# Time-stable spectral decomposition algorithm

Consider an $n \times n$ real, time-dependent matrix $A(t)$ such that $A(t) = A(t)^{T} > 0$ and $A(t)$ is continuous on $[a,b]$. Then it is posible to specify a matrix $S(t) \in SO(n)$ such that $S(t)A(t)S^{T}(t) = \Lambda(t)$, where $\Lambda$ is a diagonal matrix. For instance, we can obtain such $S(t)$ using Jacobi rotation method.

I'm looking for time-continuous on $[a,b]$ matrices $S(t)$ and $\Lambda(t)$. Lets consider a net $$a = t_0 < t_1 < \ldots < t_n = b$$ Assume that $S(t_k)$, $\Lambda(t_k)$ are computed. How to receive than $S(t_{k+1})$ and $\Lambda(t_{k+1})$ nearest possible to $S(t_{k})$ and $\Lambda(t_k)$? Which algorithm should I use?

• You can order the eigenvalues from small to big. If your time net is fine enough, the order of your eigenvalues should not change from $t_k$ to $t_{k+1}$. Mar 20, 2012 at 12:00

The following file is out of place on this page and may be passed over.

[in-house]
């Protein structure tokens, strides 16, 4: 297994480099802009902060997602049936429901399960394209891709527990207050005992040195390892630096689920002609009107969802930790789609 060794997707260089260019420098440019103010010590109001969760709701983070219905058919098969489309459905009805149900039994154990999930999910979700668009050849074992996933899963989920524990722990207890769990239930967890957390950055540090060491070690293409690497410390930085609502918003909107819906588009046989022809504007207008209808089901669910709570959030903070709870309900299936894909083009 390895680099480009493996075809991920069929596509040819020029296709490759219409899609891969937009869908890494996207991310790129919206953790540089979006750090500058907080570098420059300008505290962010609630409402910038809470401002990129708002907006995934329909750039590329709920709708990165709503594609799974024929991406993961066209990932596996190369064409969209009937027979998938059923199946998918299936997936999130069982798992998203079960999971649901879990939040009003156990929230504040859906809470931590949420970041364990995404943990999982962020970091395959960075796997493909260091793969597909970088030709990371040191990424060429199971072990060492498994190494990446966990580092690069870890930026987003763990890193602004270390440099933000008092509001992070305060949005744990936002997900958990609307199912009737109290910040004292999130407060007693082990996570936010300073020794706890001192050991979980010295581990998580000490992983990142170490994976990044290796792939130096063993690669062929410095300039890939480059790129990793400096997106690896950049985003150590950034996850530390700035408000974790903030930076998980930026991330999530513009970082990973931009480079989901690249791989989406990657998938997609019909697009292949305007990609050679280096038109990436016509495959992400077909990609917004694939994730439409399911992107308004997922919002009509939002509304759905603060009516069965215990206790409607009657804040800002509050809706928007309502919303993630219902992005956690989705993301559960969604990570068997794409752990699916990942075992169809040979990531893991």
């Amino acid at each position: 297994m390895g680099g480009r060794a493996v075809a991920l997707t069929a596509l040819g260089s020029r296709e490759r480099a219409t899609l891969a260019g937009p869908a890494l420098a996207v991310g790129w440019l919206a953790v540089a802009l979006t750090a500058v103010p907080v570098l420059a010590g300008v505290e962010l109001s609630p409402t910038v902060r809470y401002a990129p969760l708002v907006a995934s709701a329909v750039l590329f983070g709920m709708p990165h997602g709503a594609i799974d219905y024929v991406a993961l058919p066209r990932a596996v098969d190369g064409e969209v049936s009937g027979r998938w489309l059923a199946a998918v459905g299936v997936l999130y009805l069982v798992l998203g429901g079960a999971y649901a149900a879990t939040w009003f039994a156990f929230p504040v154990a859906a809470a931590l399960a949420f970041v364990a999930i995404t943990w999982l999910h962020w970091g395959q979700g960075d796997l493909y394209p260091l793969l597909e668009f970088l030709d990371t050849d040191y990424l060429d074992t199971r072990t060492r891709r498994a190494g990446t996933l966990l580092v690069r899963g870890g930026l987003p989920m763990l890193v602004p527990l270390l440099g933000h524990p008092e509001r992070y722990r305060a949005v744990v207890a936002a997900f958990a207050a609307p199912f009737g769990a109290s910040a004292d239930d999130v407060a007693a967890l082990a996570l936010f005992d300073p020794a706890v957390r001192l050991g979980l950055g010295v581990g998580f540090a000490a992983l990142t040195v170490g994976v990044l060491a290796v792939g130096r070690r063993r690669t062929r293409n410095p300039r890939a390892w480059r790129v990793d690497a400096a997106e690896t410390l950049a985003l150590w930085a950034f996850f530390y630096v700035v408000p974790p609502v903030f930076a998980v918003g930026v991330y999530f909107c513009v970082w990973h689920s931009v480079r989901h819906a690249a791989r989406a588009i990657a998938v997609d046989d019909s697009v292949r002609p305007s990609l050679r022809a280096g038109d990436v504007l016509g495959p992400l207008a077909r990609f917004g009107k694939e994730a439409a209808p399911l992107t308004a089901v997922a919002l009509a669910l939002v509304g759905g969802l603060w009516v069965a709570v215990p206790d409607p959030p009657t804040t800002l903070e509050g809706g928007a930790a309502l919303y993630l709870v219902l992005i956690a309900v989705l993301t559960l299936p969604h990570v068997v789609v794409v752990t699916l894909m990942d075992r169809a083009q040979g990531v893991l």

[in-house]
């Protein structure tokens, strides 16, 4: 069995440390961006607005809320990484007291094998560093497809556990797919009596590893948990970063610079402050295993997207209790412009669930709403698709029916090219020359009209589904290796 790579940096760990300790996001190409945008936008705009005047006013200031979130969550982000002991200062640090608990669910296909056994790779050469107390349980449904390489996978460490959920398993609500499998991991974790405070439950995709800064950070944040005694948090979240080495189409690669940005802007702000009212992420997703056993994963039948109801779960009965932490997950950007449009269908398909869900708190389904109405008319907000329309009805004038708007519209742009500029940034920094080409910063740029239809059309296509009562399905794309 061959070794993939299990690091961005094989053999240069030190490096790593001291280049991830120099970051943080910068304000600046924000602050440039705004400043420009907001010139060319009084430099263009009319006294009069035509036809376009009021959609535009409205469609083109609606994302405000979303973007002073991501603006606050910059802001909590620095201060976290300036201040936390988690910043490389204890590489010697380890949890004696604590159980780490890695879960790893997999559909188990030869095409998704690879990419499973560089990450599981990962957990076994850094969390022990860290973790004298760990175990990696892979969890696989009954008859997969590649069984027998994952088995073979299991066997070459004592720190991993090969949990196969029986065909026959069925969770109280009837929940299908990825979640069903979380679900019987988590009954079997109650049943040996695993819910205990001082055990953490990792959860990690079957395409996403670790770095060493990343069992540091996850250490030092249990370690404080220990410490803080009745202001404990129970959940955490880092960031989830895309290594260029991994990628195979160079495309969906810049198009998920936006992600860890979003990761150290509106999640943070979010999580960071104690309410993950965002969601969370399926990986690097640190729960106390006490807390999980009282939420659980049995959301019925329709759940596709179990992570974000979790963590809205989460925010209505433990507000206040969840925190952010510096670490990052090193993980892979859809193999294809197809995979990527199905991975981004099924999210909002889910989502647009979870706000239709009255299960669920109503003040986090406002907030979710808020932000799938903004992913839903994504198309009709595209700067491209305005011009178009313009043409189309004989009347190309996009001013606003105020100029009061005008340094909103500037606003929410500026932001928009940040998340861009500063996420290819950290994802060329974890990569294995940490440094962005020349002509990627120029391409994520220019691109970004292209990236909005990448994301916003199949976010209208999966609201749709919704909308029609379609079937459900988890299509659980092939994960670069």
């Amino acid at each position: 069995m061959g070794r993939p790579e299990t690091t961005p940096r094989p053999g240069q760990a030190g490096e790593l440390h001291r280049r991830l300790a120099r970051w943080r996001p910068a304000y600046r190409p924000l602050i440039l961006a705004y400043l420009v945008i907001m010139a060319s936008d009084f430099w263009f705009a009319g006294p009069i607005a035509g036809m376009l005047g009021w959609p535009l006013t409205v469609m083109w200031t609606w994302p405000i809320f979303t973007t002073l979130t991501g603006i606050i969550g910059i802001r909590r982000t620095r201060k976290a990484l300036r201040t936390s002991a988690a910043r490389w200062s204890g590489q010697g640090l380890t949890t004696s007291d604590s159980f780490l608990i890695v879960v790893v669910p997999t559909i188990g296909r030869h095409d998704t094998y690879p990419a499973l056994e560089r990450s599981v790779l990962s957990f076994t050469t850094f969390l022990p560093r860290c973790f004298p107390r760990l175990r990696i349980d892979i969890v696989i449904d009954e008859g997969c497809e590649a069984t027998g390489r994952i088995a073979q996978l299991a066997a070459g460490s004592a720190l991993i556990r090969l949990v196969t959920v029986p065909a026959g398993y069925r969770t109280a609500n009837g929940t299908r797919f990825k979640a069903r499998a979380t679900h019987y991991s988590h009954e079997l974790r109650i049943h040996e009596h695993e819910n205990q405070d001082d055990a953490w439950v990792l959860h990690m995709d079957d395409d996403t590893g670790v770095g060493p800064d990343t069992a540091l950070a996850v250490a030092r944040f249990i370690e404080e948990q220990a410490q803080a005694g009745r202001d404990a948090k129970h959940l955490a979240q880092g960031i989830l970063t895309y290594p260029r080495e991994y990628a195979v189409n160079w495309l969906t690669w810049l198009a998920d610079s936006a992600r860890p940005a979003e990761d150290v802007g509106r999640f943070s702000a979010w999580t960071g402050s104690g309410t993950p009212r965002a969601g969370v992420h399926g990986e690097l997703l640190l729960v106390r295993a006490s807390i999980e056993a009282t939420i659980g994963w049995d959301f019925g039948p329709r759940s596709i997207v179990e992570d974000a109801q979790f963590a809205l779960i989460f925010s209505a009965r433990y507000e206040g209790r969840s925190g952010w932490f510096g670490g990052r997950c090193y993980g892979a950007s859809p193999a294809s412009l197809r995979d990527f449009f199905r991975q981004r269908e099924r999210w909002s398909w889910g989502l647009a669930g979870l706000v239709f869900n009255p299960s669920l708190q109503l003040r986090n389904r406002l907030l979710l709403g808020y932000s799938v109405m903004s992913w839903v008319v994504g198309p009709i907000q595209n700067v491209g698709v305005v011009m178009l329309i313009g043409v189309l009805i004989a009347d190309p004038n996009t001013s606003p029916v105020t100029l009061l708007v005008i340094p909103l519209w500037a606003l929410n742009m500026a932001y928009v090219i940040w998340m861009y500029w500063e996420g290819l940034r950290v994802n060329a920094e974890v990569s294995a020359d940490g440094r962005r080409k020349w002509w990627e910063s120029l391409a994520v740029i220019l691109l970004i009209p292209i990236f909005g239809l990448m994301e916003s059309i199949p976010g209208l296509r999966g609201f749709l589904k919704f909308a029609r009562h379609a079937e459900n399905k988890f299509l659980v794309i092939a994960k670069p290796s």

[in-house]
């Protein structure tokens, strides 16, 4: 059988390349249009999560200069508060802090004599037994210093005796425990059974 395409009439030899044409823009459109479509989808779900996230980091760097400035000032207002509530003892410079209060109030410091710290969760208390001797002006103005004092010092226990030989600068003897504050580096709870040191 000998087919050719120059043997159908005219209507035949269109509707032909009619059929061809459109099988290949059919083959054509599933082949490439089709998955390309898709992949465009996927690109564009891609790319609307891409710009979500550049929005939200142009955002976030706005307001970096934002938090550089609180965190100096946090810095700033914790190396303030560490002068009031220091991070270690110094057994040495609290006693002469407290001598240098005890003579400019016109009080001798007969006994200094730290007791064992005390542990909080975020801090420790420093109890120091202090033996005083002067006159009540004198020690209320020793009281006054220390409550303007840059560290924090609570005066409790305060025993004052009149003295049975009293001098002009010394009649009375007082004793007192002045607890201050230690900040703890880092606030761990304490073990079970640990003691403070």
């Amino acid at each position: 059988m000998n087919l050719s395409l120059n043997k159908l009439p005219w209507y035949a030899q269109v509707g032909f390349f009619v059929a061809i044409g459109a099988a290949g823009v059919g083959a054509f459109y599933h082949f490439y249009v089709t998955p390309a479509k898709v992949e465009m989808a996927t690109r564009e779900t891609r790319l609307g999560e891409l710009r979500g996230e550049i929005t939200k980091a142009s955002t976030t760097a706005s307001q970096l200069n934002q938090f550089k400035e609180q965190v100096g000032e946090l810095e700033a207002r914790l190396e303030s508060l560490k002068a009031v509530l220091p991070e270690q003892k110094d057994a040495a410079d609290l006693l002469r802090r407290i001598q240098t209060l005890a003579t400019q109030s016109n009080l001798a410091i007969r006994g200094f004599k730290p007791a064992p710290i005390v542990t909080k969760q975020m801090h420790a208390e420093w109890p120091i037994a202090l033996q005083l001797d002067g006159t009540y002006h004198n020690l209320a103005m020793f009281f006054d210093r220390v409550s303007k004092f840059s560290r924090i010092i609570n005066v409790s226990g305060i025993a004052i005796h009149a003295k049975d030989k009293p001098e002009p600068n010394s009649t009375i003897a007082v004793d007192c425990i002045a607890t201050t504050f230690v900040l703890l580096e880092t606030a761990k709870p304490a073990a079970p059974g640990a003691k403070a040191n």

• I can't let my net be small enough, $A(t)$ may represent an oscillating ellipsoid such that it's axes may frequently change their relational ratio. But I tried to sort it's eigenvectors: it works, but it is very time consuming. Now I'm trying to deal with Rayleigh Quotient Iteration (RQI) algorithm to find eigenvectors on the next step using their preimages. Mar 20, 2012 at 13:07
• Related question on MO: mathoverflow.net/questions/80059/… Mar 20, 2012 at 14:17
• Do you know that your eigenvectors are continuous? Eigenvalues are continuous functions of matrix entries, but eigenvectors are not necessarily continuous, which would present an issue in your problem formulation. Mar 20, 2012 at 14:45
• Of course, eigenvectors aren't continuous in general case. But I think if matrix $A(t) = A^{T} > 0$ is continuous they can be choosen continuous because they represent the main axes directions of an ellipsoid $\langle x, A(t) x \rangle \leqslant 1$ (correct me if it isn't true). Mar 20, 2012 at 15:04